With Ray Rice likely vanquished from the sport, don’t lose sight of rookie Taliaferro, who racked up 1,884 scrimmage yards and 29 touchdowns in his final year at Coastal Carolina. He’s currently third on the depth chart, but it’s hard to love the long-term value of either Bernard Pierce or Justin Forsett. Pierce has taken the look of an inconsistent plodder, and Forsett is a journeyman scatback nearing 29. On a physical level, Taliaferro projects fairly well to the NFL, as RotoViz points out, and the team gave him plenty of preseason opportunity (a league-high 65 rushes) to show his wares.
He’s not the kind of phenom talent who will demand a long, hard look from Ravens coaches based on his physical gifts. The opportunity, however, is coming quickly, and Taliaferro does have the look of a versatile, experienced back in both the running and passing games. Don’t bet your life on the guy, but stash him quickly; this post-Rice backfield is short on talent and dynamism, so the touches could start coming any day.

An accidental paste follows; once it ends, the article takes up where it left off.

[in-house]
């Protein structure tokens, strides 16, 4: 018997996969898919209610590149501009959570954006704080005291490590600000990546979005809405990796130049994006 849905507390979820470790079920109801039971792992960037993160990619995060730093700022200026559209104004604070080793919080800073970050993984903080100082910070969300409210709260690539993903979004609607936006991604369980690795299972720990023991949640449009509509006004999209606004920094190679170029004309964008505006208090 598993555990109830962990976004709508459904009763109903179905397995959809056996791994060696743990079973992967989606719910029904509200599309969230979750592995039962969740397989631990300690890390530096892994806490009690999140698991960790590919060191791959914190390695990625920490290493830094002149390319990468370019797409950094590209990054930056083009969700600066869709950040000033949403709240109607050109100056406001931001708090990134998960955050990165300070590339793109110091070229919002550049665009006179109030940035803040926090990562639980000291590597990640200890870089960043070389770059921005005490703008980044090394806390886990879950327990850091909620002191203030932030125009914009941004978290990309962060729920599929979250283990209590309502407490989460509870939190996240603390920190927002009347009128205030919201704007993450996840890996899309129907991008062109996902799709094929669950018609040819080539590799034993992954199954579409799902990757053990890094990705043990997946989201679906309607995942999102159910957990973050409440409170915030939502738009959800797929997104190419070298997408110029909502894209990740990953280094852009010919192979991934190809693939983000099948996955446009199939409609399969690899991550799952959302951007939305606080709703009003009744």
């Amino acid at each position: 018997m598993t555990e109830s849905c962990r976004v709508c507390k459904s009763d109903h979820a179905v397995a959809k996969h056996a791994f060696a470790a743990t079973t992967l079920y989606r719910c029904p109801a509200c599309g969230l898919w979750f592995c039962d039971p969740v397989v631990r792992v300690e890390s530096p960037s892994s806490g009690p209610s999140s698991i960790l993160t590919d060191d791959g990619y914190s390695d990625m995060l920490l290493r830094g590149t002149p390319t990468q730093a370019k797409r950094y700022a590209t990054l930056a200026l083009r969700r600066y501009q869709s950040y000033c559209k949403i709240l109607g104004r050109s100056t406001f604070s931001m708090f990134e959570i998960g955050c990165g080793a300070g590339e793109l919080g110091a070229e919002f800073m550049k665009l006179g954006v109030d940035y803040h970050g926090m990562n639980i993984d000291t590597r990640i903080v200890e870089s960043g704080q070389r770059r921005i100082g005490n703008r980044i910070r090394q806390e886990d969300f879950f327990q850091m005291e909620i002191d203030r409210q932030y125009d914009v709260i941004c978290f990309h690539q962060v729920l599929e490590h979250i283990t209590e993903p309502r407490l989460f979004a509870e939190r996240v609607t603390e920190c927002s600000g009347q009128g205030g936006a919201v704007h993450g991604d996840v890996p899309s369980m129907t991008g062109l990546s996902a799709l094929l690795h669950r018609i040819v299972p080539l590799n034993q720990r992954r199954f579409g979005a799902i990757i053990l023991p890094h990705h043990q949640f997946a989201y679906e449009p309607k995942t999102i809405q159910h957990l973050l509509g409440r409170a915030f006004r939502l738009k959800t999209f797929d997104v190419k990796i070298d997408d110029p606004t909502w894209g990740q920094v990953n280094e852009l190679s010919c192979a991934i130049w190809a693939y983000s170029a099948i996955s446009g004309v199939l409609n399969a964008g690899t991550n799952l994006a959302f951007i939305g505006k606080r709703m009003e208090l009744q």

TE Jordan Reed, Washington
It’s always a bummer to include a guy on one of these lists due solely to injury, but Reed fits that bill. He was a revelation as a rookie; extrapolate his nine near-complete games from last year, and you have a golden 88-974-6 line. Reed’s outlook has been ballyhooed over quite a bit this offseason by his Quarterback, Offensive Coordinator, and local pres. On the field, he looks poised to join the ranks of the Jordan Cameron/Julius Thomas crop of dynamic, versatile young Tight Ends. The red flags, however, are enormous and scary.